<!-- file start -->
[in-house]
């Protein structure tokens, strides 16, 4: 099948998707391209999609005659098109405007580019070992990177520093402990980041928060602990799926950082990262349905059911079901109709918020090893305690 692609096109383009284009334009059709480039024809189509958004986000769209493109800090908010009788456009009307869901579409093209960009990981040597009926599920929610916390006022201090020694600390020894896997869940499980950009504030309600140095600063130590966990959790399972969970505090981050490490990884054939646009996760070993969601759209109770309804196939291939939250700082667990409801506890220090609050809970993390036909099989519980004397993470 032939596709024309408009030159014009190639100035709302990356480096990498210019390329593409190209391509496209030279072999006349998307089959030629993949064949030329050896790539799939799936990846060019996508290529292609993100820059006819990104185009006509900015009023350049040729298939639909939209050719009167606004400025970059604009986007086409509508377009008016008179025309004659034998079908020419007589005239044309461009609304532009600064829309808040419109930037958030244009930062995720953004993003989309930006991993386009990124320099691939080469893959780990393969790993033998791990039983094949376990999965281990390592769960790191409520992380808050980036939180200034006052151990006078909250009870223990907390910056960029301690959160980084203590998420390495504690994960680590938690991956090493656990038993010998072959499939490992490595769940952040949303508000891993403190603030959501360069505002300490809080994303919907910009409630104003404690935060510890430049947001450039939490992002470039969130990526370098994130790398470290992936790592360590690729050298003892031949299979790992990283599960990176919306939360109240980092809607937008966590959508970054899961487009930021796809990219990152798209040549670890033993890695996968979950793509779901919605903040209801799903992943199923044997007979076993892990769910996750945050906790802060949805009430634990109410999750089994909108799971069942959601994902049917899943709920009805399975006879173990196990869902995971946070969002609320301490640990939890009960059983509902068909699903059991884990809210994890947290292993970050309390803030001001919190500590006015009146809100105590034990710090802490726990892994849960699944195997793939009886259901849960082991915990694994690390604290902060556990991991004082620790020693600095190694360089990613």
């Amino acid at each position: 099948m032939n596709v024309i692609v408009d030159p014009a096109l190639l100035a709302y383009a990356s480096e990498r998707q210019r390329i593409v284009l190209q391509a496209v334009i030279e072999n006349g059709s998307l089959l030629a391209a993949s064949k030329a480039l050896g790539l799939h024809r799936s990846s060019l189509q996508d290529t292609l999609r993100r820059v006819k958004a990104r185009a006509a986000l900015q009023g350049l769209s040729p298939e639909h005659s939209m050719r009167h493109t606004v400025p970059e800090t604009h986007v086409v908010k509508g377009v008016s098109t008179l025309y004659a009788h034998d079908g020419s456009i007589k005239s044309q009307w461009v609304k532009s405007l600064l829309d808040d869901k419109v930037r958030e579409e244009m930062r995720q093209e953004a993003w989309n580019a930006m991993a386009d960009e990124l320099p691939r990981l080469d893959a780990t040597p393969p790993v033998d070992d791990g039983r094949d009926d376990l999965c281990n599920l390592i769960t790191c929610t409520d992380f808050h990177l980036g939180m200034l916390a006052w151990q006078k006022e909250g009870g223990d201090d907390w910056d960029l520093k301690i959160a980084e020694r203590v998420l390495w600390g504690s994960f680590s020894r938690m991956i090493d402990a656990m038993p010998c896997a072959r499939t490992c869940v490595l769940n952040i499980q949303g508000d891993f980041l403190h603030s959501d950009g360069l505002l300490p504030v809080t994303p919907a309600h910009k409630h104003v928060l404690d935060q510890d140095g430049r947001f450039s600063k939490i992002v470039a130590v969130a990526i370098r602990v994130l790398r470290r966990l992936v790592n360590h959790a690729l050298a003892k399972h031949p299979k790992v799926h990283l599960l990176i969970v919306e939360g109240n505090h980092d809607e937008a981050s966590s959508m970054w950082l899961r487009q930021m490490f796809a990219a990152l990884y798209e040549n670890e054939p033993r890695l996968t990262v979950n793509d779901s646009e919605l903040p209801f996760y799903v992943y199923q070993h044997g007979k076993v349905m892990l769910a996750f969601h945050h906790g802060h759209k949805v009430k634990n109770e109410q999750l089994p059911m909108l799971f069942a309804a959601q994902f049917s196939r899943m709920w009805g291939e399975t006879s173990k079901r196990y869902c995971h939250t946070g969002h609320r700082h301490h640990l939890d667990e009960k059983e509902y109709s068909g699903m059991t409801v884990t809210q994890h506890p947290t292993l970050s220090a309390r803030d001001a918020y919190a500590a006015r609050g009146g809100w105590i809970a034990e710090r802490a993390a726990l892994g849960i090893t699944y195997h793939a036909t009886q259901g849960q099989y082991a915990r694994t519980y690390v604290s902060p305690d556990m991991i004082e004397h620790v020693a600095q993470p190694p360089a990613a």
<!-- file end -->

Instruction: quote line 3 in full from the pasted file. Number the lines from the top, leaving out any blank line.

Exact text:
């Amino acid at each position: 099948m032939n596709v024309i692609v408009d030159p014009a096109l190639l100035a709302y383009a990356s480096e990498r998707q210019r390329i593409v284009l190209q391509a496209v334009i030279e072999n006349g059709s998307l089959l030629a391209a993949s064949k030329a480039l050896g790539l799939h024809r799936s990846s060019l189509q996508d290529t292609l999609r993100r820059v006819k958004a990104r185009a006509a986000l900015q009023g350049l769209s040729p298939e639909h005659s939209m050719r009167h493109t606004v400025p970059e800090t604009h986007v086409v908010k509508g377009v008016s098109t008179l025309y004659a009788h034998d079908g020419s456009i007589k005239s044309q009307w461009v609304k532009s405007l600064l829309d808040d869901k419109v930037r958030e579409e244009m930062r995720q093209e953004a993003w989309n580019a930006m991993a386009d960009e990124l320099p691939r990981l080469d893959a780990t040597p393969p790993v033998d070992d791990g039983r094949d009926d376990l999965c281990n599920l390592i769960t790191c929610t409520d992380f808050h990177l980036g939180m200034l916390a006052w151990q006078k006022e909250g009870g223990d201090d907390w910056d960029l520093k301690i959160a980084e020694r203590v998420l390495w600390g504690s994960f680590s020894r938690m991956i090493d402990a656990m038993p010998c896997a072959r499939t490992c869940v490595l769940n952040i499980q949303g508000d891993f980041l403190h603030s959501d950009g360069l505002l300490p504030v809080t994303p919907a309600h910009k409630h104003v928060l404690d935060q510890d140095g430049r947001f450039s600063k939490i992002v470039a130590v969130a990526i370098r602990v994130l790398r470290r966990l992936v790592n360590h959790a690729l050298a003892k399972h031949p299979k790992v799926h990283l599960l990176i969970v919306e939360g109240n505090h980092d809607e937008a981050s966590s959508m970054w950082l899961r487009q930021m490490f796809a990219a990152l990884y798209e040549n670890e054939p033993r890695l996968t990262v979950n793509d779901s646009e919605l903040p209801f996760y799903v992943y199923q070993h044997g007979k076993v349905m892990l769910a996750f969601h945050h906790g802060h759209k949805v009430k634990n109770e109410q999750l089994p059911m909108l799971f069942a309804a959601q994902f049917s196939r899943m709920w009805g291939e399975t006879s173990k079901r196990y869902c995971h939250t946070g969002h609320r700082h301490h640990l939890d667990e009960k059983e509902y109709s068909g699903m059991t409801v884990t809210q994890h506890p947290t292993l970050s220090a309390r803030d001001a918020y919190a500590a006015r609050g009146g809100w105590i809970a034990e710090r802490a993390a726990l892994g849960i090893t699944y195997h793939a036909t009886q259901g849960q099989y082991a915990r694994t519980y690390v604290s902060p305690d556990m991991i004082e004397h620790v020693a600095q993470p190694p360089a990613a």